Germanic and Gothic tribes harassed the Empire's borders, raiding and pillaging. Several prominent generals fought each other for control, ignoring the violent expansion of the emerging Sassanid Empire from Persia. A plague broke out in 251 AD, crippling the Empire even more.
Rome began to fracture, devolving into three separate territories – the Empire itself remained in Italy, with one breakaway state in Gaul and another in the East. Emperor Aurelian, who reigned from 270 to 275 AD, succeeded in repelling the invading tribes and reuniting the Empire once more.
But despite this reprieve, the Roman Empire continued to crumble from within, suffering from squabbling factions and administrative difficulties.
The Fall of the Roman Empire – 284 to 476 AD
In 284 AD, Diocletian claimed the throne and set about solidifying the Empire. He quelled rebellions, eliminated his opponents, and defeated raiding tribes before launching another campaign against the Sassanids and establishing a strong peace treaty.
To ease the burden of ruling so much land, Diocletian engineered a series of administrative and economic reforms. He overhauled the tax system, creating parity among the provinces but with higher levies. A devoted pagan, he also persecuted the growing Christian populace within the empire.
It was Diocletian who first partitioned the Empire into East and West in 286 AD. He chose the Eastern half for himself and left the West in the hands of his lieutenant, Maximian. A few years later, Diocletian instituted the Tetrarchy – the “Rule of Four” - by devolved power over both halves of the Empire between a senior and junior emperor. This lasted until 306 AD, when Constantine the Great ascended to the throne.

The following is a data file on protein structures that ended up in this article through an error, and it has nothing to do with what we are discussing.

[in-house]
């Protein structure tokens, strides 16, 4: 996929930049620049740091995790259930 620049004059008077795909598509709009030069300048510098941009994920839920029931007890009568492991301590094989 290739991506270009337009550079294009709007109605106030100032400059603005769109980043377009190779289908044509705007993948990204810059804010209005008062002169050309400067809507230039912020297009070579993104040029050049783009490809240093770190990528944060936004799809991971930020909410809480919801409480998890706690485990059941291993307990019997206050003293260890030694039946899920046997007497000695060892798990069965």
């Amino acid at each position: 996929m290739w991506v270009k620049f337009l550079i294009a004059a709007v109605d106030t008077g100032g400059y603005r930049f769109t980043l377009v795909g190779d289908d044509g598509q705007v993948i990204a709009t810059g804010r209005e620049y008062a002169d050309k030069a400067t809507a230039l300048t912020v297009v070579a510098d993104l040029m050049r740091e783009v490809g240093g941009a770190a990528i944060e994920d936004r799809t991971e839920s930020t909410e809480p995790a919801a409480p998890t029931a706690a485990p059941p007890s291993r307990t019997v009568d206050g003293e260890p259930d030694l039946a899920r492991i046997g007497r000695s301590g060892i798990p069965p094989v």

Constantine saw off competition from various rivals in yet another civil war. He introduced more sweeping reforms, further stabilizing the economy. Constantine also became a devout Christian in 312 AD and effectively established Christianity as the state religion by the end of his rule.
Constantine's sons fought over the empire after his death, with Constantius emerging as the victor. However, he was still engaged in a civil war with Magnus Magnentius between 350 and 353 AD. Magnentius was a general who had led a revolt against Constantius's brother, Constans. With the troops of the Eastern Empire at his back, Constantius finally defeated the usurper after three years of war.
More civil wars and unrest followed over the next century. The devolution of the Empire between East and West went through various stages, gradually weakening the Western half. The ideological battle between Christianity and pagan beliefs also continued, with emperors like Julian demanding tolerance of the old pagan faiths.
Barbarian tribes continued assaulting the empires, and the ruling emperors gradually lost most of their power as military commanders became de-facto warlords. In 476 AD, a Germanic chieftain called Odoacer deposed the final Western Roman Emperor, Romulus Augustus. The Western Empire fractured, and more unrest followed until Italy was conquered by the Ostrogoths in 493 AD.
The great Roman Empire was no more, bringing almost a thousand years of Roman domination to an end.